Customizability: As a user, you can toggle the wall color scheme, see an interesting bit of background for the game, toggle a super-hard mode, and customize your gameplay. As a programmer, you can do so much more; alter the room-generation algorithm to make easer/harder maps, modify the enemy behavior, change the spawn frequency and helpfulness of flowers; the list is endless. Take a look below for an idea of how the game looks!

Home page

Starting world, with super-color mode toggled on.

A not-so-colorful starting world (color mode toggled off).

Creating a trail of lava tiles behind me in the top-right corner (not so smart!)

Unlocking a door makes the world darker, with a torchlight-effect around the avatar.

Sample video of start menu, folklore, music, and a successful win!

Voice-Controlled Robot Car

Key Topics:
  • Filtering Circuits
  • Classification (PCA, SVD)
  • Integration (Microphone Circuitry, Sound Processing, Stable Car Movement)

Background: The goal of this semester-long project was to use linear algebra and circuits principles to build a car that could respond to a constrained set of voice commands, and perform actions based on what was spoken. A microphone collected the audio, which was processed by the on-car low-power Launchpad microcontroller board. Once the audio was filtered, it was then classified as one of 4 words; the selected word determined the car's action. We applied close-loop feedback to ensure steady-state error correction; with open-loop feedback, the car did not move smoothly.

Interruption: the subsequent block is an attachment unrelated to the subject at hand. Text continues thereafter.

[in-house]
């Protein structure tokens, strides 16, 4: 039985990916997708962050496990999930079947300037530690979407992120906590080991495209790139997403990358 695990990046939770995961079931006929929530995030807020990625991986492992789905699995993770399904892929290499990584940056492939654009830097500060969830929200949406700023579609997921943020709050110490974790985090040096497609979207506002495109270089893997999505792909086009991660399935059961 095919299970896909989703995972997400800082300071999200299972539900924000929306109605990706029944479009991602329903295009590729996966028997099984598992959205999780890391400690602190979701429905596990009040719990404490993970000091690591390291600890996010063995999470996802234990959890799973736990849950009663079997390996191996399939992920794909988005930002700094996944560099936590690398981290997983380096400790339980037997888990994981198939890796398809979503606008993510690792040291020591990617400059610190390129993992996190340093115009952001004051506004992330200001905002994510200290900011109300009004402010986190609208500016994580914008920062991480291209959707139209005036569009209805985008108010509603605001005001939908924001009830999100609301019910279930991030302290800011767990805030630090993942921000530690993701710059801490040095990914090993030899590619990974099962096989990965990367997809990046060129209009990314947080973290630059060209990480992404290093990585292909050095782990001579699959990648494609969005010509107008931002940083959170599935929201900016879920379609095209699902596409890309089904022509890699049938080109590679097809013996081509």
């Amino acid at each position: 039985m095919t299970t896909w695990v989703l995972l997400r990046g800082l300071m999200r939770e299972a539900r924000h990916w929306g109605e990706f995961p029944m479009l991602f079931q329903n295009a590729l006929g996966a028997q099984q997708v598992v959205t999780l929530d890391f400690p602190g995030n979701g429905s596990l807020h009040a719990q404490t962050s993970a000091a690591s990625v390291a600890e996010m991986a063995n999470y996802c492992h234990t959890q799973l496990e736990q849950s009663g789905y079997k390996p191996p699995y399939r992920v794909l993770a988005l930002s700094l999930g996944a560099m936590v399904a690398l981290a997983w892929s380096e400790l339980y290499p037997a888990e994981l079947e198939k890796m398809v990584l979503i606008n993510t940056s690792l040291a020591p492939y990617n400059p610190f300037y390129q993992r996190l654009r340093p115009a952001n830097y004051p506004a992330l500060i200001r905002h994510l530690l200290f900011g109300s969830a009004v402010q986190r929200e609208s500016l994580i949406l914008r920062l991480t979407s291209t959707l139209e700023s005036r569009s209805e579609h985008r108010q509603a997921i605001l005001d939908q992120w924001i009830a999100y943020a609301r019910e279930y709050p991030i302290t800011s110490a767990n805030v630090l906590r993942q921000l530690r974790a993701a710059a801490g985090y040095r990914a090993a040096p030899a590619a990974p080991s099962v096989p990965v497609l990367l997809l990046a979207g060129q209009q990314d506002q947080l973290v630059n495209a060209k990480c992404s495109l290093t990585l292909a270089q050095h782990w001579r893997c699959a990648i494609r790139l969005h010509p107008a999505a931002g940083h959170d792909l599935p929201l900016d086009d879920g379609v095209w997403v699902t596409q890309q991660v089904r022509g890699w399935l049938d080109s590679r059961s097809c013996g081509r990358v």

Design Details / Results: Our microphone circuitry consisted of a band-pass filter to isolate frequencies outside normal human speech. The signal was level-shifted and gained up by an amplifier, with noise and signal drift removed by a decoupling capacitor. It took over 40 voice recordings to find 4 viable words ("moose," "blob," "oscillate," "multiplicity") that the PCA classification could achieve high accuracy with. Yes, we're aware that in a practical setting, you perhaps wouldn't want to say "blob" to make a car go forward ๐Ÿ˜‰. For many other word combinations, two or more of the resulting k-means clusters would be too close together, and results were muddled. But in the end, our Integration checkoff went smoothly, as our car responded correctly to all of the given commands! Granted, there was some shouting and repetition but overall, definitely a success.

Other Projects

CalHacks 6.0: Sign-ify iOS app (Best Weights and Biases API Prize) (Nov. 2019)

Key Topics:
  • iOS App Design
  • Real-time Speech-to-ASL
  • Algorithm (Dynamic Video Adjustment + Self-Correction)

Background: I've always been interested in teaching, and I'm aware of the importance of creating an inclusive environment. Imposter syndrome runs rampant, and it's our job as a community to ensure everybody is comfortable exercising their opinion and doing what they need to learn best, be it asking questions during lecture, turning to a friend for help, or reviewing past course materials. In this 36-hour hackathon, we focused on the underserved community of deaf or hard-of-hearing students, who communicate, understand, and think primarily in ASL. The majority of deaf people do not have an โ€œinner voiceโ€; instead they often sign ASL in their heads to themselves. For this reason, deaf students are largely disadvantaged in academia, especially with regard to live attendance of lectures. Our app enables enhanced live-lecture for members of the ASL-speaking community by intelligently converting the professor's speech to a sequence of ASL videos for the user to watch. This style of real-time audio to ASL conversion has never been done before.